Mazen was used to Rami asking strange tasks. Mazen was paid to get things done quietly and not ask questions, and a man who paid well and on time was something a day laborer like Mazen very desperately needed when he met Rami, who even taught him how to shoot with a rifle. They actually met through Mazen's sister, Adara, whose profession over the past few years was never spoken aloud. Rami never had any interest in Adara's services, but instead paid her to attend parties as a favor for clan leaders and government officials where she would both plant recording devices and report to Rami on their conversations.
Mazen knew Rami well enough to know that Rami wasn't his real name. The traces of a foreign accent were shown through otherwise flawless Syriac enough that even Mazen's Bedouin ears could detect it. Rami didn't have any family that Mazen knew of but had many friends and acquaintances from both the high and low of society in this city and ran a modest pro-government news show. Now Mazen was heading to Mazen's house, assuming his call was to gather more information for the show despite tonight's planned blackouts. The war caused many hardships, not least of which was the frequent breakdowns of an already shoddy power station, and even when the plant worked they had to turn to load shedding due to lack of fuel. Mazen hoped he could make the trip across the neighborhood on foot before the few streetlamps went out.
Mazen walked through the narrow winding streets, ignoring the trash littering the road. The city had been like this before the war, but now the streets were generally empty as people hid inside their homes. A reminder of why materialized as distant gunshots echoed as Mazen walked. He looked down both ends of the street as he approached Rami's door, and knocked. The door opened quickly and Rami let him in quickly with a smile.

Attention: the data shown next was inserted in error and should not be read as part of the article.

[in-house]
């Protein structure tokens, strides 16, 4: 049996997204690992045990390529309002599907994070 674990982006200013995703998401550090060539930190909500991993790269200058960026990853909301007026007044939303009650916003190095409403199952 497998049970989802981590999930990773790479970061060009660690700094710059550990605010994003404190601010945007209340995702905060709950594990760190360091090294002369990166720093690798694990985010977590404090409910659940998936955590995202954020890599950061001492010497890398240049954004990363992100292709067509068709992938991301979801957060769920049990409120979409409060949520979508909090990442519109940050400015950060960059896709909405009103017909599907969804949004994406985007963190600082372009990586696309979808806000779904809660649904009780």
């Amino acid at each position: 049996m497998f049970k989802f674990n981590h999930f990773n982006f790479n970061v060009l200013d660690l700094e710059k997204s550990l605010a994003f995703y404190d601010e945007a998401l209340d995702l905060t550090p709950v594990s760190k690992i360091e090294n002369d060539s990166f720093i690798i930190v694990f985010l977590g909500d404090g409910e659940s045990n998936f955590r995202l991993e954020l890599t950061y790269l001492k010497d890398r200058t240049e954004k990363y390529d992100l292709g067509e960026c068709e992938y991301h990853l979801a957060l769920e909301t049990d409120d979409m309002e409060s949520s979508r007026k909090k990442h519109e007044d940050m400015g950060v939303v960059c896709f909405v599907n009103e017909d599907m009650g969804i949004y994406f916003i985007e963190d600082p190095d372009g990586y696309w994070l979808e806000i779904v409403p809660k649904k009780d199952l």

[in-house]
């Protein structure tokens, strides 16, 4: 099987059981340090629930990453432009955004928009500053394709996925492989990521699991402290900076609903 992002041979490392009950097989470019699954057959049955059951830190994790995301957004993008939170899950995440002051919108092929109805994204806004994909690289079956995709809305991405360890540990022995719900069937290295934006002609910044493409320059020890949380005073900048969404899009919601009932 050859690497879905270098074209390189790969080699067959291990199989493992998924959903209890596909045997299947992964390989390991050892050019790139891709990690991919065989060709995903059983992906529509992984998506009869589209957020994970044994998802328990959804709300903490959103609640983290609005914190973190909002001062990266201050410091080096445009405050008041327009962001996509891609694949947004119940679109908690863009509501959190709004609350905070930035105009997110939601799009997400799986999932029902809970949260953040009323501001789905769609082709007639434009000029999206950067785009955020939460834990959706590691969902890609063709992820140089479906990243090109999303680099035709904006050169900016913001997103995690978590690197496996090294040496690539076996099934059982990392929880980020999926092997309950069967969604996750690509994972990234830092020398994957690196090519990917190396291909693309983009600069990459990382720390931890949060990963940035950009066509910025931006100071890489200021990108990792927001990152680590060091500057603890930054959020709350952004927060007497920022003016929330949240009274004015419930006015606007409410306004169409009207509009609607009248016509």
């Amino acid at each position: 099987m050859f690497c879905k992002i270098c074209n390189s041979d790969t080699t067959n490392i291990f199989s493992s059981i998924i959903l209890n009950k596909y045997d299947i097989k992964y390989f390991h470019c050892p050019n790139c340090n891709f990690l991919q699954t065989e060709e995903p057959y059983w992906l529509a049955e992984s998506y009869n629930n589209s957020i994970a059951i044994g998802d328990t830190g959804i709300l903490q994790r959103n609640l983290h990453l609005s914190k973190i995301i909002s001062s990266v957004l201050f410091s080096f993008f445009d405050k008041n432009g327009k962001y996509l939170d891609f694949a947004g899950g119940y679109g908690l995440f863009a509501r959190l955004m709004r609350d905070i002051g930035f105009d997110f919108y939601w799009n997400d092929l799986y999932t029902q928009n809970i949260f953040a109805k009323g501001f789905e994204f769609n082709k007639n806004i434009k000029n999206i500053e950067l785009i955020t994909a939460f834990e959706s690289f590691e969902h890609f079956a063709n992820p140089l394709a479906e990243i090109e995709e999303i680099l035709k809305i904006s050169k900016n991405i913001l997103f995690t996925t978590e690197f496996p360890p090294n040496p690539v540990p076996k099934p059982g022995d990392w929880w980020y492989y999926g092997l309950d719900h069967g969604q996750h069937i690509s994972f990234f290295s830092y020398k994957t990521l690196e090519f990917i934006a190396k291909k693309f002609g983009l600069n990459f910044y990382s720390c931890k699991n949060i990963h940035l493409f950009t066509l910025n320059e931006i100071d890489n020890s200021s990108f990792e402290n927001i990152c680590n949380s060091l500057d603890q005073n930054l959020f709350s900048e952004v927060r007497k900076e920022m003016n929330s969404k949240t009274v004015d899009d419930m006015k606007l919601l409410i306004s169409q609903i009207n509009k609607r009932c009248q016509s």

Inside the minimally furnished interior appeared to be almost every opposition man Rami was acquainted with. There were Shafiq, Abbas, Adham, and Azim. Men that continued to work with Rami despite his work's pro-government stance, and men whom Rami had taught how to fight and how to gather information. Shafiq and Abbas were both soldiers in the opposition, but Adham and Azim were not part of politics and simply defended their neighborhoods from everyone. Mazan knew for a fact Adham dealt drugs and Shafiq required "donations" from every business and didn't trust any of these men.
"Some of you have some of the details of the job tonight," Rami said as he gave Mazen a cold beer. "But the short of it is this is very dangerous and I cannot guarantee anyone's safety nor is the pay worth the risks." Rami sat relaxed on his cushioned sofa, "Tonight I plan to kidnap Hajj Jubari."
Silent suppressed emotion met this announcement as all men eyed Rami and each other to gauge reactions. Jubari was a pro-government clan leader who was regarded as something as an extremist, spreading rumors that the war was simply a grand conspiracy to loot homes in this city and demanding the government bomb neighboring states. However, Mazen's concern with him is that even before they started working for Rami, Jubari terrorized his sister in ways that Adara cared not describe.